As a newbie tiny house builder – currently building a Tumbleweed Cypress – I eventually found myself stuck at the crossroads, looking down two narrow paths and forced to make the “big decision”: compost or flush?
First I plugged into cyberspace and watched a variety of informational videos on human waste (yep, that’s my life now). I learned that by choosing a composting toilet, I would be picking the greener alternative while decreasing my utility costs and eliminating my need for a black water tank. All good things! So the choice was made – compost – but I feared that this decision was perhaps my gutsiest thus far in the build.
I turned left at the crossroads, onto Humanure Boulevard. It was then that I realized my decision wasn’t complete; there are countless composting toilet options including manufactured and build-it-yourself units.
Which head was to be my maiden throne? How do I take care of the waste? And, perhaps the most important question of all, will it stink? I needed an education in composting.
Compost 101: my first homework assignment was to research the “build-it-yourself” compost toilet option. I had heard good things at the Tumbleweed Workshop from the presenter, Ella Jenkins. She’s a young, hip chick that built her own tiny house. If she can do it, well maybe I could too…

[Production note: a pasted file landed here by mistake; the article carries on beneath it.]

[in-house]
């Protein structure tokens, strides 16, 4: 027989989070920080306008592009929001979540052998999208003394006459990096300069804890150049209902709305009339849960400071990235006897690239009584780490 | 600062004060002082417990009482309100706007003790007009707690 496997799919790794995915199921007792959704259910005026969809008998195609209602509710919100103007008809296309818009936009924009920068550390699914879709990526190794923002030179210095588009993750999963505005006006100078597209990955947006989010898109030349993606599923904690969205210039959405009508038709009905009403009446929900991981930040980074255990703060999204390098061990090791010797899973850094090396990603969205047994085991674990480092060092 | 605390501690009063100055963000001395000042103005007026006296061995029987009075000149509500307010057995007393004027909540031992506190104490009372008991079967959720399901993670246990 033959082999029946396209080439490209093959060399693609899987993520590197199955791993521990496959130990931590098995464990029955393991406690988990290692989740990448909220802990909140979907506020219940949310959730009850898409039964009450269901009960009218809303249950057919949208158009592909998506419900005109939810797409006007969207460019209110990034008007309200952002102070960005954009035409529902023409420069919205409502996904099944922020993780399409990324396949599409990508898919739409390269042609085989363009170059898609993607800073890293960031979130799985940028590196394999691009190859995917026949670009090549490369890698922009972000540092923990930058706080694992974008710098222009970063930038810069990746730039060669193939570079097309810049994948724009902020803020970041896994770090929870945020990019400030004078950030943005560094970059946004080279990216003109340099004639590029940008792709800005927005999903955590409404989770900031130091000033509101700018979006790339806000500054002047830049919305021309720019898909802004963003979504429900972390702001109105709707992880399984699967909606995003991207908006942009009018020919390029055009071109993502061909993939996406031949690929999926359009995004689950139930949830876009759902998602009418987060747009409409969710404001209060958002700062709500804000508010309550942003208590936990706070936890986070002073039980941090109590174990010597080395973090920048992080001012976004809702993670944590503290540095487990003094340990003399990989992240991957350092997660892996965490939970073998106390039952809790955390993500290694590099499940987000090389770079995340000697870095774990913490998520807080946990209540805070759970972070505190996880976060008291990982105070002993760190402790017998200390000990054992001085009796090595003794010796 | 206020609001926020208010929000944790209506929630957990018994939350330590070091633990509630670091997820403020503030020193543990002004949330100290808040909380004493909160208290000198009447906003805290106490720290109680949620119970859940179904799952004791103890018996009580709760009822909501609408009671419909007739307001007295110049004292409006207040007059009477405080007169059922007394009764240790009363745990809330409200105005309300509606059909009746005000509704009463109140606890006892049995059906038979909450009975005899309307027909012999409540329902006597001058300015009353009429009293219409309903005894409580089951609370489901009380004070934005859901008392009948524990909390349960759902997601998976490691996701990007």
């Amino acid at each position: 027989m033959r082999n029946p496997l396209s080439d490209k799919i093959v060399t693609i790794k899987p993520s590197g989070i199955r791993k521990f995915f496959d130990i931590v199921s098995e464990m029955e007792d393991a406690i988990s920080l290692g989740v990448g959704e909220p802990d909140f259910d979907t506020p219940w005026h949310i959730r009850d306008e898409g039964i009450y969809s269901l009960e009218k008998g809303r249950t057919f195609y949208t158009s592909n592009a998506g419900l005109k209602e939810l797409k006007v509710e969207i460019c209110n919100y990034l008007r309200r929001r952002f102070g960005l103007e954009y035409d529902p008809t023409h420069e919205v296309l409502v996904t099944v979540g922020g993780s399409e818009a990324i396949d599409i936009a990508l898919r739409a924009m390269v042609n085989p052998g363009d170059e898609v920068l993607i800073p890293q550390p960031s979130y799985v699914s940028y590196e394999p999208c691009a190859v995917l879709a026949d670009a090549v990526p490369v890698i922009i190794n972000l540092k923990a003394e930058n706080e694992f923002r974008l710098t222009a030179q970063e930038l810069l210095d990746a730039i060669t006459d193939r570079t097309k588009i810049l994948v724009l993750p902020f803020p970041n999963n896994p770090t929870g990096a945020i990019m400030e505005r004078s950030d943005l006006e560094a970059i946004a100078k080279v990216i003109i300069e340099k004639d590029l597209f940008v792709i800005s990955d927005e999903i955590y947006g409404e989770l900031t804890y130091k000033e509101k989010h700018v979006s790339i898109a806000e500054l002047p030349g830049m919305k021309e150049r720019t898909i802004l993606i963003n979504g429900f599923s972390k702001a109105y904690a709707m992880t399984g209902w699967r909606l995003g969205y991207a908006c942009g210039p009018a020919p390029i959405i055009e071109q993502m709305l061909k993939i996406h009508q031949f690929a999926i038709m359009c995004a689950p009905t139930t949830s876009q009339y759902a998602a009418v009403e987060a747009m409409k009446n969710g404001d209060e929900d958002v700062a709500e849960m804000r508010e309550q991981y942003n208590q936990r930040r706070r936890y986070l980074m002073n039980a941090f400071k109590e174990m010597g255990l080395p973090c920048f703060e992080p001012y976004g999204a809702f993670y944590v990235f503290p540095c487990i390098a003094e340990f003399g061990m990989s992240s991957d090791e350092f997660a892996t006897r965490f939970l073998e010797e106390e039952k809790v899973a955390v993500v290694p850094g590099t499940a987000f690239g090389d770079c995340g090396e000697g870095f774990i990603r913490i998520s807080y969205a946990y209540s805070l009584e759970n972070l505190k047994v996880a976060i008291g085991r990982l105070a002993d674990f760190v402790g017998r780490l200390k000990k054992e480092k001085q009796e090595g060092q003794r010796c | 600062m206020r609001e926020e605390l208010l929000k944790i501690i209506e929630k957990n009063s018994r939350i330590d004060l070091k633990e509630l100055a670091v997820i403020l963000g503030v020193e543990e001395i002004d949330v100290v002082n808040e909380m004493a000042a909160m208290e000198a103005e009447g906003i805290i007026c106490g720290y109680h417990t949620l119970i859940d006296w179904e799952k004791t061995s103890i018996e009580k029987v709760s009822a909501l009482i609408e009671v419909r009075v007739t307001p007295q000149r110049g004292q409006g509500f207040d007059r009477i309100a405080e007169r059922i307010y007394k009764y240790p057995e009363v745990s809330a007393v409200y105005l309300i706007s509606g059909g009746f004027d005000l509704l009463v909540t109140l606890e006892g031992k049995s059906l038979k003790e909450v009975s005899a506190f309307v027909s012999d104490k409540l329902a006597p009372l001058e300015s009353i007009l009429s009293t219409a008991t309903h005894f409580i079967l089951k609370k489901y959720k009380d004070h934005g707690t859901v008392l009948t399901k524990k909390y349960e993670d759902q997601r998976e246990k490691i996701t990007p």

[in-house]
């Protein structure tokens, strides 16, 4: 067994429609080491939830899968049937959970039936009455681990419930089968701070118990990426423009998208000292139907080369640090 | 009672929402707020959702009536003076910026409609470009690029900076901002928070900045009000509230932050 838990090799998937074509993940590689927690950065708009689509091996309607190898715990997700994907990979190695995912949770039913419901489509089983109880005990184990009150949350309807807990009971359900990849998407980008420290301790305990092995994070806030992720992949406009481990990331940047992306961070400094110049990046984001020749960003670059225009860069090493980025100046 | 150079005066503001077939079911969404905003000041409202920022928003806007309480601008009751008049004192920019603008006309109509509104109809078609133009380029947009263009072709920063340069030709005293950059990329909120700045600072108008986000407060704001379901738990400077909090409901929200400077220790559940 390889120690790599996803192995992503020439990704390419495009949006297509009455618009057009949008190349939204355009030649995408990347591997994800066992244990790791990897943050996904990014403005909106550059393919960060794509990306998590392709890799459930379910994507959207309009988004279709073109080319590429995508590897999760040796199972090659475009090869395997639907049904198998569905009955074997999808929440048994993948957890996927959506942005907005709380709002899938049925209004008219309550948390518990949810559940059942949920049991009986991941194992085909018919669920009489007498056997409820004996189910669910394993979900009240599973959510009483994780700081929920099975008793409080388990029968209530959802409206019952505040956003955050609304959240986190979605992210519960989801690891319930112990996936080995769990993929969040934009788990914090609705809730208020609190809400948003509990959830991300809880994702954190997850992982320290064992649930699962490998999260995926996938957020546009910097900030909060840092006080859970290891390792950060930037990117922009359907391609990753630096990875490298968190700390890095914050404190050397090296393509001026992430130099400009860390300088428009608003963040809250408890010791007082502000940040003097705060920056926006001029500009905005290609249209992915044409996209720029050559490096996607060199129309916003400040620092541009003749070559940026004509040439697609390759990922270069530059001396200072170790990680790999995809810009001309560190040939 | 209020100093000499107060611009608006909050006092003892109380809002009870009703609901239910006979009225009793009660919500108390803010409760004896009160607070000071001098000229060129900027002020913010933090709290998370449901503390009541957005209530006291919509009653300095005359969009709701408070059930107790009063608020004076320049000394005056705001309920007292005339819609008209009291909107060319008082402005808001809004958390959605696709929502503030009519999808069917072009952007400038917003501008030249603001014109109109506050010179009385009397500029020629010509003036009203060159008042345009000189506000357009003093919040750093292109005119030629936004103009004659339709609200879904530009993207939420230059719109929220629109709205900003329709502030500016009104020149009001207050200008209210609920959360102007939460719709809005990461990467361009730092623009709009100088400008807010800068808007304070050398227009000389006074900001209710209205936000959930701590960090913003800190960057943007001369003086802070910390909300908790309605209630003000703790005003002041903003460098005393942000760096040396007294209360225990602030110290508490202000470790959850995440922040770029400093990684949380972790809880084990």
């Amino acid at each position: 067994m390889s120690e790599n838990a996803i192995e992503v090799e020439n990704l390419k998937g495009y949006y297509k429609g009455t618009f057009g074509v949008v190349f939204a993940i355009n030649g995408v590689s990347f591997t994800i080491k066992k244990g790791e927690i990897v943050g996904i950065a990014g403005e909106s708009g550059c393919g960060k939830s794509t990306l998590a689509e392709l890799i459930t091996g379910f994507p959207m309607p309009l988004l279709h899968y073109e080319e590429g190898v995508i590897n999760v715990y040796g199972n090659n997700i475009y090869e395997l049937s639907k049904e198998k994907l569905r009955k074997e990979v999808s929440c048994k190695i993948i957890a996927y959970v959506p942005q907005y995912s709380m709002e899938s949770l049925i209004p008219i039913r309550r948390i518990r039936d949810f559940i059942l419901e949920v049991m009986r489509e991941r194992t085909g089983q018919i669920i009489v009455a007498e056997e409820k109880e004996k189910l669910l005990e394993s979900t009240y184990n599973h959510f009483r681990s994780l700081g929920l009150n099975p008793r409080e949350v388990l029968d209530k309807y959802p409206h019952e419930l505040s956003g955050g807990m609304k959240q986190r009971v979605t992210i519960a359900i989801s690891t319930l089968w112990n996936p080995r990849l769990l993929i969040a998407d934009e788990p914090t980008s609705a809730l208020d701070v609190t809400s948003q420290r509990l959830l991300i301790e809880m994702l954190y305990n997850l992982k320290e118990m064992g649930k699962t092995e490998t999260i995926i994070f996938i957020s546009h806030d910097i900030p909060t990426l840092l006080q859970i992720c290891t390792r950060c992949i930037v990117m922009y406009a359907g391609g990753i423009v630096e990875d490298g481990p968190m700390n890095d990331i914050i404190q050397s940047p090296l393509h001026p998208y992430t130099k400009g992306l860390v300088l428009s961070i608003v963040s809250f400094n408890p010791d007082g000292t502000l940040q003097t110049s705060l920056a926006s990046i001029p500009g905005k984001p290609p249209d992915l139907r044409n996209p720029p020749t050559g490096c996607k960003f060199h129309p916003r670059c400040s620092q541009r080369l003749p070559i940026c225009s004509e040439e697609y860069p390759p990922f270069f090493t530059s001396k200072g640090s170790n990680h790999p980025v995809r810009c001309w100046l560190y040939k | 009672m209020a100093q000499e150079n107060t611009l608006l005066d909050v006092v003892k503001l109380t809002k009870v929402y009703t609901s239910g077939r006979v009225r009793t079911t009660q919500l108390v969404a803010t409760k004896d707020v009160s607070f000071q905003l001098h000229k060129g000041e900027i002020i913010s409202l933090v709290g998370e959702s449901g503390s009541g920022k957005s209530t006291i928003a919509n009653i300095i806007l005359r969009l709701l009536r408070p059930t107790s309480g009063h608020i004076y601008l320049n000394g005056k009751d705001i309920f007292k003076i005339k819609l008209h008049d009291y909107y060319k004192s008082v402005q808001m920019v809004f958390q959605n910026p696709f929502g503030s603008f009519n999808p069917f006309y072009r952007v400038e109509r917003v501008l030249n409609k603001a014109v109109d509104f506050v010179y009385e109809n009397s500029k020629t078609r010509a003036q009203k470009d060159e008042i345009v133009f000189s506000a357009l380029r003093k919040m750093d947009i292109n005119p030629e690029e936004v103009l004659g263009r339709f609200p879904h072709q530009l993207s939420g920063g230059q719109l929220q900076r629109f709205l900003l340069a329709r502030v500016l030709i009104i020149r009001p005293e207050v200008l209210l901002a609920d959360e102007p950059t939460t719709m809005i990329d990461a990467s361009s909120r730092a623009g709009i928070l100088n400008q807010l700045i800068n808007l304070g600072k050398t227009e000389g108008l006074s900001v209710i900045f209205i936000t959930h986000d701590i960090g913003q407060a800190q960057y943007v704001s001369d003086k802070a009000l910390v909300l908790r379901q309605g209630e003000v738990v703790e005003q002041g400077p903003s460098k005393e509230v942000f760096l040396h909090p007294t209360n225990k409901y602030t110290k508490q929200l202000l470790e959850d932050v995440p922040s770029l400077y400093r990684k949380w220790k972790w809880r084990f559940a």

Photo courtesy of Ella Jenkins
Bucket & Sawdust “Do-It-Yourself” Unit
– $25 – $50 to construct using a 5 gallon bucket from any hardware store.
– Usage requires placing a scoop of sawdust or peat moss in the bottom of the bucket and in between each use. Empty as needed.
PROS: I could toss out my plunger! It’s small, simple, inexpensive, self-contained, and very manageable. No sewage. No water usage.
CONS: Unlike many manufactured compost toilets, this simple bucket unit would not include luxurious perks such as: 1) a ventilating fan, 2) a concealing screen (to block the sight of any.. unmentionables), and 3) a urine diverter. I never thought that urine would play the role of “stench culprit” in this performance, but some believe that mixing the liquids and solids is the source of all-that-is-smelly in a compost toilet.
So, like any rational person without composting experience, I feared my tiny home would reek like a cattle pasture after a fresh rain… that is, until I found a few solutions to the dreaded liquid/solid conundrum. One is to have two toilets: one for liquids and one for solids. Another is to purchase a urine diverter from a manufacturer.
But what about the other perks you get with a manufactured compost toilet? Watch out for my follow up post, as my education continues and I make a final decision!
Compost toilet photo (open) by Wolfgang Berger